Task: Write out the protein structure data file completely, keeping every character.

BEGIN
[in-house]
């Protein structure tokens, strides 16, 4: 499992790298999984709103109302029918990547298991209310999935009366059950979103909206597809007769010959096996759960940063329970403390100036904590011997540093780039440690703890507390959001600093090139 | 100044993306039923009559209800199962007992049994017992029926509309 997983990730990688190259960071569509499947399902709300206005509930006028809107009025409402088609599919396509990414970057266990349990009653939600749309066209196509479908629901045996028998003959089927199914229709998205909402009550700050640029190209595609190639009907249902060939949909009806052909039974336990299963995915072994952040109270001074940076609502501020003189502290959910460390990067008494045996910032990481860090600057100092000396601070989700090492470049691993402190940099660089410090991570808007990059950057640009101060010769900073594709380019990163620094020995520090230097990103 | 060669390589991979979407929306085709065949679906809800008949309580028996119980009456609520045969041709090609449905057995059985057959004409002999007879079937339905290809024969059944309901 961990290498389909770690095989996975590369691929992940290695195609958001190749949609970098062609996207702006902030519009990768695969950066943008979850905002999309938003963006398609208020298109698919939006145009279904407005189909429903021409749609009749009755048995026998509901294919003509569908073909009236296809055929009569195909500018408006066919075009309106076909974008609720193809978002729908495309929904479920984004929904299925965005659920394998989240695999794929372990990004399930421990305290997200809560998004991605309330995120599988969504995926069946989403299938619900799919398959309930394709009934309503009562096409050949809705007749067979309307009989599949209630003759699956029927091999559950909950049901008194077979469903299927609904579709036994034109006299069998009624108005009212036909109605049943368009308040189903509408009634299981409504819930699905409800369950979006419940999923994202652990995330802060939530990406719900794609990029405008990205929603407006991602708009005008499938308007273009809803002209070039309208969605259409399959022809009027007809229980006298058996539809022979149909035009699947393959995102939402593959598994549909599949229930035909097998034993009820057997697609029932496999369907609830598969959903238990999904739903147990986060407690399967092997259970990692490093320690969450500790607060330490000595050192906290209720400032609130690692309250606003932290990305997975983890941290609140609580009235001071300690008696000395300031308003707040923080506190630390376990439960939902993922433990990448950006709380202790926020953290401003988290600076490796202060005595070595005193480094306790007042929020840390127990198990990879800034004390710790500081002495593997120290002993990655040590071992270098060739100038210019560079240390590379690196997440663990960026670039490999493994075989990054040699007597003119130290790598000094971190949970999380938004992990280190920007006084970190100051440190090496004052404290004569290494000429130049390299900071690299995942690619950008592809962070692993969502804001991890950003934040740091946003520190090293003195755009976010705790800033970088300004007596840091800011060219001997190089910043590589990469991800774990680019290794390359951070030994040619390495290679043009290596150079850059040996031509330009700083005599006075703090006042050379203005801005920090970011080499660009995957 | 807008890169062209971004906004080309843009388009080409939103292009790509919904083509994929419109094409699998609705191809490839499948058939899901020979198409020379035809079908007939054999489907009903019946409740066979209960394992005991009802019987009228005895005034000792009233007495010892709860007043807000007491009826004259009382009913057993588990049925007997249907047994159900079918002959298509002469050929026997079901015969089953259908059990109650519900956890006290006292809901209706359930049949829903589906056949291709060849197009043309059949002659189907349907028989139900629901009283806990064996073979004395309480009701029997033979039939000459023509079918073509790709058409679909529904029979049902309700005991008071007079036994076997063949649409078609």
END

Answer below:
[in-house]
């Protein structure tokens, strides 16, 4: 499992790298999984709103109302029918990547298991209310999935009366059950979103909206597809007769010959096996759960940063329970403390100036904590011997540093780039440690703890507390959001600093090139 | 100044993306039923009559209800199962007992049994017992029926509309 997983990730990688190259960071569509499947399902709300206005509930006028809107009025409402088609599919396509990414970057266990349990009653939600749309066209196509479908629901045996028998003959089927199914229709998205909402009550700050640029190209595609190639009907249902060939949909009806052909039974336990299963995915072994952040109270001074940076609502501020003189502290959910460390990067008494045996910032990481860090600057100092000396601070989700090492470049691993402190940099660089410090991570808007990059950057640009101060010769900073594709380019990163620094020995520090230097990103 | 060669390589991979979407929306085709065949679906809800008949309580028996119980009456609520045969041709090609449905057995059985057959004409002999007879079937339905290809024969059944309901 961990290498389909770690095989996975590369691929992940290695195609958001190749949609970098062609996207702006902030519009990768695969950066943008979850905002999309938003963006398609208020298109698919939006145009279904407005189909429903021409749609009749009755048995026998509901294919003509569908073909009236296809055929009569195909500018408006066919075009309106076909974008609720193809978002729908495309929904479920984004929904299925965005659920394998989240695999794929372990990004399930421990305290997200809560998004991605309330995120599988969504995926069946989403299938619900799919398959309930394709009934309503009562096409050949809705007749067979309307009989599949209630003759699956029927091999559950909950049901008194077979469903299927609904579709036994034109006299069998009624108005009212036909109605049943368009308040189903509408009634299981409504819930699905409800369950979006419940999923994202652990995330802060939530990406719900794609990029405008990205929603407006991602708009005008499938308007273009809803002209070039309208969605259409399959022809009027007809229980006298058996539809022979149909035009699947393959995102939402593959598994549909599949229930035909097998034993009820057997697609029932496999369907609830598969959903238990999904739903147990986060407690399967092997259970990692490093320690969450500790607060330490000595050192906290209720400032609130690692309250606003932290990305997975983890941290609140609580009235001071300690008696000395300031308003707040923080506190630390376990439960939902993922433990990448950006709380202790926020953290401003988290600076490796202060005595070595005193480094306790007042929020840390127990198990990879800034004390710790500081002495593997120290002993990655040590071992270098060739100038210019560079240390590379690196997440663990960026670039490999493994075989990054040699007597003119130290790598000094971190949970999380938004992990280190920007006084970190100051440190090496004052404290004569290494000429130049390299900071690299995942690619950008592809962070692993969502804001991890950003934040740091946003520190090293003195755009976010705790800033970088300004007596840091800011060219001997190089910043590589990469991800774990680019290794390359951070030994040619390495290679043009290596150079850059040996031509330009700083005599006075703090006042050379203005801005920090970011080499660009995957 | 807008890169062209971004906004080309843009388009080409939103292009790509919904083509994929419109094409699998609705191809490839499948058939899901020979198409020379035809079908007939054999489907009903019946409740066979209960394992005991009802019987009228005895005034000792009233007495010892709860007043807000007491009826004259009382009913057993588990049925007997249907047994159900079918002959298509002469050929026997079901015969089953259908059990109650519900956890006290006292809901209706359930049949829903589906056949291709060849197009043309059949002659189907349907028989139900629901009283806990064996073979004395309480009701029997033979039939000459023509079918073509790709058409679909529904029979049902309700005991008071007079036994076997063949649409078609």